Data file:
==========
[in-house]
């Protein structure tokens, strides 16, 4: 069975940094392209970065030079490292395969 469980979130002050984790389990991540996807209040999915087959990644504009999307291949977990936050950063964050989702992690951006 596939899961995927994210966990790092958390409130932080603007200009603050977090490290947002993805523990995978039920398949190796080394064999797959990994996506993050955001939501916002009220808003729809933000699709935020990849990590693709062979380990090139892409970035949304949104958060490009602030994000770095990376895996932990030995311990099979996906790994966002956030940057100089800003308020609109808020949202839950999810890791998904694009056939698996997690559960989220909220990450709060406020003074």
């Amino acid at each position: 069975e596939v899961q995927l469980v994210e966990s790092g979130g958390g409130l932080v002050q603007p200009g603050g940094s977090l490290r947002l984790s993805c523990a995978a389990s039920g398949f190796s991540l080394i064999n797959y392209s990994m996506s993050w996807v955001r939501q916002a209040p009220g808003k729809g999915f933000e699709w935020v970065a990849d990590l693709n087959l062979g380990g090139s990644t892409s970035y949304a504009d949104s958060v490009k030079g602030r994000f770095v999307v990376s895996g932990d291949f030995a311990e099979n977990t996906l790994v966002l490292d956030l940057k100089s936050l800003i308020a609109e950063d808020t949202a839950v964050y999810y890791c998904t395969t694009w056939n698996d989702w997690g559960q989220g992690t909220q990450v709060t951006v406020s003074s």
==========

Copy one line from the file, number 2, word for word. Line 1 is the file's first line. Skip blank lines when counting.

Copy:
């Protein structure tokens, strides 16, 4: 069975940094392209970065030079490292395969 469980979130002050984790389990991540996807209040999915087959990644504009999307291949977990936050950063964050989702992690951006 596939899961995927994210966990790092958390409130932080603007200009603050977090490290947002993805523990995978039920398949190796080394064999797959990994996506993050955001939501916002009220808003729809933000699709935020990849990590693709062979380990090139892409970035949304949104958060490009602030994000770095990376895996932990030995311990099979996906790994966002956030940057100089800003308020609109808020949202839950999810890791998904694009056939698996997690559960989220909220990450709060406020003074």